IACV IV: Probabilistic Methods and Deep Learning
Note: this semester (WS 2017), we switch to the new lecture cycle. As probabilistic methods have been covered last semester, the content will only cover deep learning.
In the past few years, methods from deep learning have revolutionized computer vision: traditional feature engineering has become largely obsolete, and they achieve state-of-the-art results in many important applications from image classification and segmentation to inverse problems like optical flow and stereo. With the right architectures, one can even do things like camera pose estimation and obtain 3D reconstructions of objects from a few sketches.
This lecture will give a thorough introduction into architecture, implementation and training of deep networks, with strong emphasis on computer vision applications. Most of the material is cutting edge, taken from research presented at conferences in the past 3-5 years.
Prerequisites for the course are thorough foundations in linear algebra and multi-variable calculus, and basic probability theory and statistics. It is not necessary to have attended other computer vision lectures, all background will be introduced. Our language of choice for the exercises and examples in the lecture is Python with TensorFlow. A certain familiarity with Python is thus useful, but can be acquired throughout the lecture. TensorFlow is the Deep Learning API developed and used in-house by Google, and will be introduced from scratch.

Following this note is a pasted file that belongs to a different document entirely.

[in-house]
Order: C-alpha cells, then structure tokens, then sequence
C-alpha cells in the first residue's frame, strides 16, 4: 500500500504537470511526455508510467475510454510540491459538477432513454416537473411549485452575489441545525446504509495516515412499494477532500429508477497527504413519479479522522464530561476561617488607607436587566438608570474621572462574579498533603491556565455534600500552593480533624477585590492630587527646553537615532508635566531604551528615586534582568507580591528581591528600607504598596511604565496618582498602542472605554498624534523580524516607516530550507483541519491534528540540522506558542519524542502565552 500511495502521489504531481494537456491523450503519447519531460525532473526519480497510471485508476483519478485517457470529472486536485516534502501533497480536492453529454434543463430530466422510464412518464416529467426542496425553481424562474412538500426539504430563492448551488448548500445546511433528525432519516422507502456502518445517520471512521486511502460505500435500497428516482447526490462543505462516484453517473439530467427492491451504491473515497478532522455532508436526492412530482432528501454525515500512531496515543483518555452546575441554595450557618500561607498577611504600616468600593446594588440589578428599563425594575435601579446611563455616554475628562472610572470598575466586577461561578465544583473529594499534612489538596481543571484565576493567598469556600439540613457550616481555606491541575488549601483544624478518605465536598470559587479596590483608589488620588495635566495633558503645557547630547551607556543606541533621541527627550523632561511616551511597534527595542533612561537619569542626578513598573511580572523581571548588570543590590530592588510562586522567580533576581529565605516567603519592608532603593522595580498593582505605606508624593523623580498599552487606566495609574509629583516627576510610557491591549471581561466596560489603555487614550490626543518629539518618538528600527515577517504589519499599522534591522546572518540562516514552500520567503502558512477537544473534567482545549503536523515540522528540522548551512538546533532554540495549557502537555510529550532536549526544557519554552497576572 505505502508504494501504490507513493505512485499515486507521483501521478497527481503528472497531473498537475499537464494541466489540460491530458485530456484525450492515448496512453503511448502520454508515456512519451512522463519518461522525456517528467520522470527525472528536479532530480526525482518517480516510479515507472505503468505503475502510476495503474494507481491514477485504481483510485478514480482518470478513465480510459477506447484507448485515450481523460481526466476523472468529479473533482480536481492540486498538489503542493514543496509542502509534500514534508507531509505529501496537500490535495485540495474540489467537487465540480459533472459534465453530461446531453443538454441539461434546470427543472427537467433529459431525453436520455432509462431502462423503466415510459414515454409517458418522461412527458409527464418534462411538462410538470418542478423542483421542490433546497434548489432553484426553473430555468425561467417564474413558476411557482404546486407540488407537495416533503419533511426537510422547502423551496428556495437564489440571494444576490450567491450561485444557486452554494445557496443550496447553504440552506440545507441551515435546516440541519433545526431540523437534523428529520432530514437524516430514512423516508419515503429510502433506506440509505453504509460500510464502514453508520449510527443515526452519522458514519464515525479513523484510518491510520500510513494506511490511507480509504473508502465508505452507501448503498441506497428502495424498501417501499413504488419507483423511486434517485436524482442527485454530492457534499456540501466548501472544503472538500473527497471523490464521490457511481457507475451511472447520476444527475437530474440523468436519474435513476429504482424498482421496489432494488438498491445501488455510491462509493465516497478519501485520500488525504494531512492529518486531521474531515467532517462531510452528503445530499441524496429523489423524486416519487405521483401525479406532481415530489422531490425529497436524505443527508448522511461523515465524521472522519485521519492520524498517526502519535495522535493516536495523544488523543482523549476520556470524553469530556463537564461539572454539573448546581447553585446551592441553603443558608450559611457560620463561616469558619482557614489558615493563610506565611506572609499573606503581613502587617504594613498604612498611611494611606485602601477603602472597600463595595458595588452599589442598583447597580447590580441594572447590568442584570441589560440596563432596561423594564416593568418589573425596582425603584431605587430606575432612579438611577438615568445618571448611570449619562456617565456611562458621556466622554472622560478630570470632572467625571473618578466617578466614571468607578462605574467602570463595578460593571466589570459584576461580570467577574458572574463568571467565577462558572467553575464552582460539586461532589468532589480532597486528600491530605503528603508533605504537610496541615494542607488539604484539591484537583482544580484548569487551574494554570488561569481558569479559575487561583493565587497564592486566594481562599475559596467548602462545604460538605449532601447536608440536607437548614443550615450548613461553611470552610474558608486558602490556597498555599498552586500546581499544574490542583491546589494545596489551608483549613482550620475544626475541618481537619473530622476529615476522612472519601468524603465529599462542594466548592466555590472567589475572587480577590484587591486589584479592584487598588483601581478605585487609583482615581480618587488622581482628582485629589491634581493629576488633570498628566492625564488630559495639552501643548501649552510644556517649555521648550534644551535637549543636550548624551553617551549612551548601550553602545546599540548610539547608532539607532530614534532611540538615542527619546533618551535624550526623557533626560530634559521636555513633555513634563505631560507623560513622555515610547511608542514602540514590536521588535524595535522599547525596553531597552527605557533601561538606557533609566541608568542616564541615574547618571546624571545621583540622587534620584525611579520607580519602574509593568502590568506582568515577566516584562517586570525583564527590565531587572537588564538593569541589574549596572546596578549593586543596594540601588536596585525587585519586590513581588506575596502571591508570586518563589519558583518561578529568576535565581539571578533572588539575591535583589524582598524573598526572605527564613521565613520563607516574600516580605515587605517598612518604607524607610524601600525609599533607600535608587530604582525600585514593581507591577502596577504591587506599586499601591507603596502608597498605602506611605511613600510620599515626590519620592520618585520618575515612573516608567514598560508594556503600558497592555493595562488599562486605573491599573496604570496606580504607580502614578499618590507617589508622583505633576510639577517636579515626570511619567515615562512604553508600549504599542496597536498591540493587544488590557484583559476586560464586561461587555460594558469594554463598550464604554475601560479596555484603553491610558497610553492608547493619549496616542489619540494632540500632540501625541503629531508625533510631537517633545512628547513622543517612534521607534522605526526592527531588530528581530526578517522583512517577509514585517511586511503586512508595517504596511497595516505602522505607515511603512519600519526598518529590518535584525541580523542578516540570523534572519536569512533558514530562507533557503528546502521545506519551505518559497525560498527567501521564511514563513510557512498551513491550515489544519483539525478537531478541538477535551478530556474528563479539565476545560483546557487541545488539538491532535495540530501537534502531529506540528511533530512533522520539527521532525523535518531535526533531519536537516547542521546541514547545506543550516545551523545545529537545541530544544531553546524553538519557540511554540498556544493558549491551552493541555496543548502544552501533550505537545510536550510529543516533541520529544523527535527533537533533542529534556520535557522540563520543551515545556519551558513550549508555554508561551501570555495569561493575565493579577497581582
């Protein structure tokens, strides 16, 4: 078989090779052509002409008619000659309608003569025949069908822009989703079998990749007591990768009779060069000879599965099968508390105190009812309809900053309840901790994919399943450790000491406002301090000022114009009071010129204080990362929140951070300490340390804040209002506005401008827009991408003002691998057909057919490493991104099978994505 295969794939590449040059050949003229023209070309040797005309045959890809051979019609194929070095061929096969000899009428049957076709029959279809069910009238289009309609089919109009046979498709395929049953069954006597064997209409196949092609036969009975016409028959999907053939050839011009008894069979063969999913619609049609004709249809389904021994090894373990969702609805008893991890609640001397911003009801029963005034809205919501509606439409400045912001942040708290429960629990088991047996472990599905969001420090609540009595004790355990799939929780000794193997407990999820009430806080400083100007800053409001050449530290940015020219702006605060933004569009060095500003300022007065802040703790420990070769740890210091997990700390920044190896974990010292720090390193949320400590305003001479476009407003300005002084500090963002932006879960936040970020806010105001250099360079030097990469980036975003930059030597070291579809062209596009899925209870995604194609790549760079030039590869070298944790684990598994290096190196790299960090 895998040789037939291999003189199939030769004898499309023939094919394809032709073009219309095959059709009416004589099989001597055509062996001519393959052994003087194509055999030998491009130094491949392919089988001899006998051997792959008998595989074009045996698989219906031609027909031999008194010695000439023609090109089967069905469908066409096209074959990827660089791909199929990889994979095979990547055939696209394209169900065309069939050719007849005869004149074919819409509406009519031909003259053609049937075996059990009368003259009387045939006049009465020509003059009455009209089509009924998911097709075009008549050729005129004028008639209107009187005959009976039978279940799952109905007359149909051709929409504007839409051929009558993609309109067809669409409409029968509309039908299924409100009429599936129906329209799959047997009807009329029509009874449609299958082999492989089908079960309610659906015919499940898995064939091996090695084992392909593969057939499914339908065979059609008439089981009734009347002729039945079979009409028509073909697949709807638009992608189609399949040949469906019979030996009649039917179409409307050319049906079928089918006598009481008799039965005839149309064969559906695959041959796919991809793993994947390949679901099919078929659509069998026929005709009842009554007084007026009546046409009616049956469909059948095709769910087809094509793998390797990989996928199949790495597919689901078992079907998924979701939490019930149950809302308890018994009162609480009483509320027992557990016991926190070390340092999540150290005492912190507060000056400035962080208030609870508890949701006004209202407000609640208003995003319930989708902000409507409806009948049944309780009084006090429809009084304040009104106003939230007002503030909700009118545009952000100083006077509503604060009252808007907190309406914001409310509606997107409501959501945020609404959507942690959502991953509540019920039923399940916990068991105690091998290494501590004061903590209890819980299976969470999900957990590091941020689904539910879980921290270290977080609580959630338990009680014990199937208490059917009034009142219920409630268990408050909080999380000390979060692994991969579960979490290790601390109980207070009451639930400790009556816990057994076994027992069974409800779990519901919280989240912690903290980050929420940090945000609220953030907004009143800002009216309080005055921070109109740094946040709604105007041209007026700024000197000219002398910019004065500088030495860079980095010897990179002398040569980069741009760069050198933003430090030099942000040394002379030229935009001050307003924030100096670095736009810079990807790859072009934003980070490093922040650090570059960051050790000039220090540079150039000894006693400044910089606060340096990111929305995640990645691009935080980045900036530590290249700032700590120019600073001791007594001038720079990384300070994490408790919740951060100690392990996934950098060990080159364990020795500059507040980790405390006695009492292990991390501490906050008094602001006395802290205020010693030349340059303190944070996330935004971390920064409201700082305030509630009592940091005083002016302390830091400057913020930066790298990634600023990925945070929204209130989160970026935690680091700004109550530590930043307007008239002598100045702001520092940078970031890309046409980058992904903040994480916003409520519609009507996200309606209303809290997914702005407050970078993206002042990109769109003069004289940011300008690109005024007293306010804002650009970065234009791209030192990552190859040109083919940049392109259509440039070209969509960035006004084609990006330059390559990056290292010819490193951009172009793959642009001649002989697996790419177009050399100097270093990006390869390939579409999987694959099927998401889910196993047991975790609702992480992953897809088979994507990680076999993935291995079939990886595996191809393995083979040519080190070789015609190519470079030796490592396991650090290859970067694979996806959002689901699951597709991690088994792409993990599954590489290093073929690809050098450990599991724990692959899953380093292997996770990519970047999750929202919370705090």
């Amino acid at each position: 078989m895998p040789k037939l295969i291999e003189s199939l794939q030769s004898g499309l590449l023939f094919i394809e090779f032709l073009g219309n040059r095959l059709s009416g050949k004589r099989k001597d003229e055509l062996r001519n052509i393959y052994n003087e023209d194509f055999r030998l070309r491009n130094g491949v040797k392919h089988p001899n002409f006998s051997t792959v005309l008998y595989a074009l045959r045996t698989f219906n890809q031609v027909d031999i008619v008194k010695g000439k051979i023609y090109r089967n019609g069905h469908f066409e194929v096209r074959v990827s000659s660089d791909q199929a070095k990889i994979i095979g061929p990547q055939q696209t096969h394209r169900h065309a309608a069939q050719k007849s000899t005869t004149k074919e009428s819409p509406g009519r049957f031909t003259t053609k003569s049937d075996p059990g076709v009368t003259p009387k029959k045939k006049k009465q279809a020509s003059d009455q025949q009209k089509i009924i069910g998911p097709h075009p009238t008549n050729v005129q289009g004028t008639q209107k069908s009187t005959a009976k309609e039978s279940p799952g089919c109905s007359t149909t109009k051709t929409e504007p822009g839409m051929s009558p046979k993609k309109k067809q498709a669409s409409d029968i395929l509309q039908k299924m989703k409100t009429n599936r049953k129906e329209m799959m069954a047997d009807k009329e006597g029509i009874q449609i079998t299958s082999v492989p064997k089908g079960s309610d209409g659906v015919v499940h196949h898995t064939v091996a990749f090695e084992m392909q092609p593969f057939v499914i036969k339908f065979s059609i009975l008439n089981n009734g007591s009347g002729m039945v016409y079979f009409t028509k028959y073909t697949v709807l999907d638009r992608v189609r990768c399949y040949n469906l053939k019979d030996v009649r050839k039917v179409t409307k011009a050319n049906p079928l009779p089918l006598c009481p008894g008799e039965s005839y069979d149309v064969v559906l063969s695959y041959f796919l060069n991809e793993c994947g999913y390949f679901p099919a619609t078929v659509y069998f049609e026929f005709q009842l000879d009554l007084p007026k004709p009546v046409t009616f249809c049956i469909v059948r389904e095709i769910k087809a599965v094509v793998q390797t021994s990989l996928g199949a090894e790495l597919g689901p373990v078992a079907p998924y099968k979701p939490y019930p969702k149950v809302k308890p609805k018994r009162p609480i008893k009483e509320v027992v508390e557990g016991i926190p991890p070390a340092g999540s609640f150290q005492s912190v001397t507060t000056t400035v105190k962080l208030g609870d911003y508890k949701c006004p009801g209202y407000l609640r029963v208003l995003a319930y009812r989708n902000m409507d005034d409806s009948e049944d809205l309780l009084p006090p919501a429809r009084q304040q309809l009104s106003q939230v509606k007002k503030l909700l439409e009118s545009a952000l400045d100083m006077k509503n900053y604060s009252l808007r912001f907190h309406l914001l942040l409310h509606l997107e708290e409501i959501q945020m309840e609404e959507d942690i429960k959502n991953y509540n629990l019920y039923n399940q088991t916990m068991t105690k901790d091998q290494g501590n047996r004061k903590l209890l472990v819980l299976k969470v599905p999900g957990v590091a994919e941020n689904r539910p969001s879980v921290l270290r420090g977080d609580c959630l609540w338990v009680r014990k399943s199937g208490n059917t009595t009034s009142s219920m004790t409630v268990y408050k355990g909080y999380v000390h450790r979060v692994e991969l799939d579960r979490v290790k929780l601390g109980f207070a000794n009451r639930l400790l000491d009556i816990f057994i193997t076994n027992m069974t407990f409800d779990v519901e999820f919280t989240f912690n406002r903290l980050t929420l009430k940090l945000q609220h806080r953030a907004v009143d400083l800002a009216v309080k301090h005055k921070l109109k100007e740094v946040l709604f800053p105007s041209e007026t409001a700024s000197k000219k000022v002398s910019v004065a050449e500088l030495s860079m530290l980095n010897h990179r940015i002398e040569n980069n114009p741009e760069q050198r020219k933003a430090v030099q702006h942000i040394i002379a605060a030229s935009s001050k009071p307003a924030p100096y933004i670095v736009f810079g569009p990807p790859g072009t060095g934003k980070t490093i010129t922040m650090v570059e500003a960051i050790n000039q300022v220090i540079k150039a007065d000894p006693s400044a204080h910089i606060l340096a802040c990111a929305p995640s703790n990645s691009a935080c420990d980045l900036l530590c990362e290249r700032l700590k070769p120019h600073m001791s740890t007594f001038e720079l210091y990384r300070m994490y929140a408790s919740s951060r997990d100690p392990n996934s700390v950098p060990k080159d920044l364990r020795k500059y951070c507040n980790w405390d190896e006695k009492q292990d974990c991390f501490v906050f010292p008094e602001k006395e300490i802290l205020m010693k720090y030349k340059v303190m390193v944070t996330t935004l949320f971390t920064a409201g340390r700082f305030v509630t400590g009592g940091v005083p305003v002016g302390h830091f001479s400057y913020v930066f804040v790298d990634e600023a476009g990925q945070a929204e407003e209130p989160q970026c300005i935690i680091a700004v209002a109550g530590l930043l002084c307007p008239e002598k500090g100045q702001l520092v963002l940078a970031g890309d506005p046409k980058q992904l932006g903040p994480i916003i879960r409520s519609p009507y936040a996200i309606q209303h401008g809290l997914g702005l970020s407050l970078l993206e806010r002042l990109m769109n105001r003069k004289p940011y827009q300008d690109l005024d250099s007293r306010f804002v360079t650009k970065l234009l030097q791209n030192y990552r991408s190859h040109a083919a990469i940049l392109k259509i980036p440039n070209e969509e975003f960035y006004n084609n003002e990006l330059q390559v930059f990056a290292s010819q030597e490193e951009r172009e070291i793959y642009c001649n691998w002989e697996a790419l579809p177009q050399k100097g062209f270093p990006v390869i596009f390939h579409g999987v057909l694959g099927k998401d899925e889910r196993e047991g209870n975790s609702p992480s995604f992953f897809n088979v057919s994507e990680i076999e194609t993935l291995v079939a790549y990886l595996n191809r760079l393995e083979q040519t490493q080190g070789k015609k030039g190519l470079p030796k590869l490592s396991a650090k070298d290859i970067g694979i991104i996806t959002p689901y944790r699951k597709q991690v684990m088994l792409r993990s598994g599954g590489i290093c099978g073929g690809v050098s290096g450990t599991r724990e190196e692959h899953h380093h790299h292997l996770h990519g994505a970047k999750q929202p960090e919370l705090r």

If you are interested in the topic, you can also register for our seminar this semester, where we cover more recent research and expose you to further training of your implementation skills via a classification challenge.
- Machine learning basics: loss functions and linear classifiers
- Introduction to neural networks with TensorFlow
- Convolutional neural networks, training deep networks
- Image classification: deep learning architectures vs. traditional methods
- Visualizing and understanding ("debugging") ConvNets
- Recurrent neural networks, language modeling and image captioning
- Architectures for object detection and segmentation
- Generative models for inverse problems (autoencoders, adversarial networks)
- Deep reinforcement learning (how to win at Go)
As I give this lecture for the first time, I am not 100% sure yet how much content I can cover in the end, maybe some of it will be transferred to the seminar.